Don Ratliff’s opinion of Jeff Miller’s flight across the North Atlantic

During this holiday weekend I have had some time to think about my fabulous trip to Europe with my new found friend Jeff Miller in his superbly equipped late model Cessna T182.

Let me begin by saying that I learned a lot about Jeff, starting from the very first day we spoke about the trip, and continuing on through the trip itself.

Some things I learned about Jeff.

He is quick to learn anything new about aviation.

He is eager to learn anything new about his equipment or aviation in general.

Jeff has a quick mind, somewhat like a dry sponge, he soaks up new information instantly.

He is eager to learn anything that will improve safety.

He listens well.

He offers suggestions that are helpful.

He takes constructive criticism well.

He has a talent for being a good, safe, well educated pilot.

He uses his check lists well.

Jeff learned that even if you don’t have a database in your GPS for the route to be flown, you can do it safely with the “user” database, as we did when GPS first came on the scene some 18 to 19 years ago.

He adapts to a new environment quickly and works well within that environment. I am talking about the North Atlantic position reporting and working with controllers in Europe who have an “accent” and may use slightly different, or sometimes very different terminology, an example would be a request to ” pass your message”, term very common in the UK.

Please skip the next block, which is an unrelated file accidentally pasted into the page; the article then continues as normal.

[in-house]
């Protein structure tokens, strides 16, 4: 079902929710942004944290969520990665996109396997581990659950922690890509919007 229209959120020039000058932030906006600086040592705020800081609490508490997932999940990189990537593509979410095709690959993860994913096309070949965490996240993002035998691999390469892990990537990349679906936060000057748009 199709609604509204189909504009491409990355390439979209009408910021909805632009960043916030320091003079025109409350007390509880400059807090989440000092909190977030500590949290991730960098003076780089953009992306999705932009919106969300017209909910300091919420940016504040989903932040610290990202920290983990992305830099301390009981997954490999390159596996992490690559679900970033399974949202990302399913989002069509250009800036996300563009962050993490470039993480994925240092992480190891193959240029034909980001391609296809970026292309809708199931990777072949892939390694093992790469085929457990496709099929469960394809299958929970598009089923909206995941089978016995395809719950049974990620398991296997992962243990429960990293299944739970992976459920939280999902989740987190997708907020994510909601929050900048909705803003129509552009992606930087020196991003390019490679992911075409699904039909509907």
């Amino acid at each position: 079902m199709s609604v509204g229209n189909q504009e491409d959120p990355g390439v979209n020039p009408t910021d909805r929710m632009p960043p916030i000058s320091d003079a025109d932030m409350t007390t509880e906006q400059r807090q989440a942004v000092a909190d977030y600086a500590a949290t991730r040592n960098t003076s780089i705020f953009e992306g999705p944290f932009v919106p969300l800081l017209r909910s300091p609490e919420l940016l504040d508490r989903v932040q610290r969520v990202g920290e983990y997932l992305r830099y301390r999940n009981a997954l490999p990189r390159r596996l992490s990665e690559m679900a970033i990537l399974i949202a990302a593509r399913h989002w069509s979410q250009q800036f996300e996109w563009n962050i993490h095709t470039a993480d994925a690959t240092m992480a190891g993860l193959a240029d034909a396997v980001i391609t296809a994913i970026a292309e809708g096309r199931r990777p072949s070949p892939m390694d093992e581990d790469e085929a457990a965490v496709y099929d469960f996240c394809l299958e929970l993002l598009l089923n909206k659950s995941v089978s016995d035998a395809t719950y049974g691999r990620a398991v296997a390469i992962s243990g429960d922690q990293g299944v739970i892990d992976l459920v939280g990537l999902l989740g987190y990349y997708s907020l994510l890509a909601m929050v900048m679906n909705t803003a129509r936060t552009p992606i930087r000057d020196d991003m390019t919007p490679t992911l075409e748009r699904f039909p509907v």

It was not all a one sided learning experience. I learned a few things from Jeff myself about the G1000 glass panels that I have not taken the time to learn previously. Just a little “fine tuning”. And I have flown 50 or more glass panel aircraft across the North Atlantic.

It was a very pleasant experience for me, getting to watch someone who is truly committed to doing the best, and safest job possible in a new and different environment. I know that Jeff with continue in his learning process as he undertakes new challenges in the world of general aviation. And I am sure we will be taking another trip sometime as Jeff moves up the ladder of general aviation with more complicated, faster and higher flying equipment.

We discussed my idea of leasing a King Air 200, repositioning it to Hawaii and inviting three “honeymoon couples” or couples, of any age, who would want to experience the thrill of flying around the globe island hopping to such exotic places as Christmas Island, American Samoa, Norfolk Island, New Caledonia, Brisbane, Alice Springs, Perth, Singapore, Kuala Lumpur, The Maldives, Muscat, Dubai, Malta, Barcelona and the Azores.

Best regards

Don Ratliff